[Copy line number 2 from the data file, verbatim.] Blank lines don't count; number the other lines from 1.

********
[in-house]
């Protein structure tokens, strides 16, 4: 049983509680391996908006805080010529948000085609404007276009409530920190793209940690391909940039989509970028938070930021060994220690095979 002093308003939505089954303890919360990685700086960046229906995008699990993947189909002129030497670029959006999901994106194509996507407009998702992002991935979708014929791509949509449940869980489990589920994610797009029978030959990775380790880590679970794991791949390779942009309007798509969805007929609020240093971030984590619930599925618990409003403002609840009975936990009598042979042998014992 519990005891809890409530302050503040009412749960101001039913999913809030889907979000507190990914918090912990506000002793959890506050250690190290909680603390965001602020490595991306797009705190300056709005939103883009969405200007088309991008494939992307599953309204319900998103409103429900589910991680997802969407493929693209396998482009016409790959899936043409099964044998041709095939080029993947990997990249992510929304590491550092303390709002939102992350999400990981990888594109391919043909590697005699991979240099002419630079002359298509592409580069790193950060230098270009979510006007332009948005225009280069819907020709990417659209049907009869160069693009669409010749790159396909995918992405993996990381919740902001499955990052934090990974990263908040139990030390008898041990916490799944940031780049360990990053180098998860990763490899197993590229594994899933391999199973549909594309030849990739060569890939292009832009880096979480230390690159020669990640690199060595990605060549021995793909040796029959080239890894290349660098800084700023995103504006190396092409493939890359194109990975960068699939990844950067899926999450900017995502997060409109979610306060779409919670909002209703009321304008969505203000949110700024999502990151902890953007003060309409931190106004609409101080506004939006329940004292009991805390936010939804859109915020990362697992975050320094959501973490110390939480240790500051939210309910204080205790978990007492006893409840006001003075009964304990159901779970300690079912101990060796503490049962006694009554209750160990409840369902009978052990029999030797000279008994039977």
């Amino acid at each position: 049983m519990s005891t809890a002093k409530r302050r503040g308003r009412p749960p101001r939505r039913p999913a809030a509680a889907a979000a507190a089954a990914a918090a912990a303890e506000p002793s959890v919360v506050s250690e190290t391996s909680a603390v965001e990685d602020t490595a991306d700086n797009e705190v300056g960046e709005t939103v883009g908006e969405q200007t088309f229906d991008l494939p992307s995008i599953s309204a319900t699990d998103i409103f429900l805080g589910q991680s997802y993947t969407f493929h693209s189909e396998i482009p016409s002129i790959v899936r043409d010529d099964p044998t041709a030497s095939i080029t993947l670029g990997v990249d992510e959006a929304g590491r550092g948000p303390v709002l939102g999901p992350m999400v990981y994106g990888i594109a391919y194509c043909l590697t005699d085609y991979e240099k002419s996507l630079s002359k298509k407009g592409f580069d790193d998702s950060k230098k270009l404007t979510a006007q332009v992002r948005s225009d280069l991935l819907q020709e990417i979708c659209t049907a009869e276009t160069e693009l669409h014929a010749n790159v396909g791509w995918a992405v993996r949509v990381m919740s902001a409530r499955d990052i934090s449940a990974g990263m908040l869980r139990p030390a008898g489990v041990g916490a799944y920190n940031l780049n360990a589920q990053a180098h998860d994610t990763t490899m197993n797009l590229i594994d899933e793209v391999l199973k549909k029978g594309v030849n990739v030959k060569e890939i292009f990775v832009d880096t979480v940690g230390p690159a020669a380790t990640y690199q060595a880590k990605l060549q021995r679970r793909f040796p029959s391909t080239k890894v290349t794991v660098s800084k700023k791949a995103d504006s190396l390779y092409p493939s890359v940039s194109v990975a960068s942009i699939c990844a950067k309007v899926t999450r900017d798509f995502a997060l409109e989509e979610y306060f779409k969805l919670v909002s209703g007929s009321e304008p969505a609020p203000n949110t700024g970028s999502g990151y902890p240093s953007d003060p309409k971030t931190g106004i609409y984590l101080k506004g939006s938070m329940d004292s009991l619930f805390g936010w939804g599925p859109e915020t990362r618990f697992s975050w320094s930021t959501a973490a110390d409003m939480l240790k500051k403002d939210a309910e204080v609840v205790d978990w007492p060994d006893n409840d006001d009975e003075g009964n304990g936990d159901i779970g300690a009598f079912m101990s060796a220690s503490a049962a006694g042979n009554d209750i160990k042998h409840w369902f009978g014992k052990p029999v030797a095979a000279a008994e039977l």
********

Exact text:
């Protein structure tokens, strides 16, 4: 049983509680391996908006805080010529948000085609404007276009409530920190793209940690391909940039989509970028938070930021060994220690095979 002093308003939505089954303890919360990685700086960046229906995008699990993947189909002129030497670029959006999901994106194509996507407009998702992002991935979708014929791509949509449940869980489990589920994610797009029978030959990775380790880590679970794991791949390779942009309007798509969805007929609020240093971030984590619930599925618990409003403002609840009975936990009598042979042998014992 519990005891809890409530302050503040009412749960101001039913999913809030889907979000507190990914918090912990506000002793959890506050250690190290909680603390965001602020490595991306797009705190300056709005939103883009969405200007088309991008494939992307599953309204319900998103409103429900589910991680997802969407493929693209396998482009016409790959899936043409099964044998041709095939080029993947990997990249992510929304590491550092303390709002939102992350999400990981990888594109391919043909590697005699991979240099002419630079002359298509592409580069790193950060230098270009979510006007332009948005225009280069819907020709990417659209049907009869160069693009669409010749790159396909995918992405993996990381919740902001499955990052934090990974990263908040139990030390008898041990916490799944940031780049360990990053180098998860990763490899197993590229594994899933391999199973549909594309030849990739060569890939292009832009880096979480230390690159020669990640690199060595990605060549021995793909040796029959080239890894290349660098800084700023995103504006190396092409493939890359194109990975960068699939990844950067899926999450900017995502997060409109979610306060779409919670909002209703009321304008969505203000949110700024999502990151902890953007003060309409931190106004609409101080506004939006329940004292009991805390936010939804859109915020990362697992975050320094959501973490110390939480240790500051939210309910204080205790978990007492006893409840006001003075009964304990159901779970300690079912101990060796503490049962006694009554209750160990409840369902009978052990029999030797000279008994039977």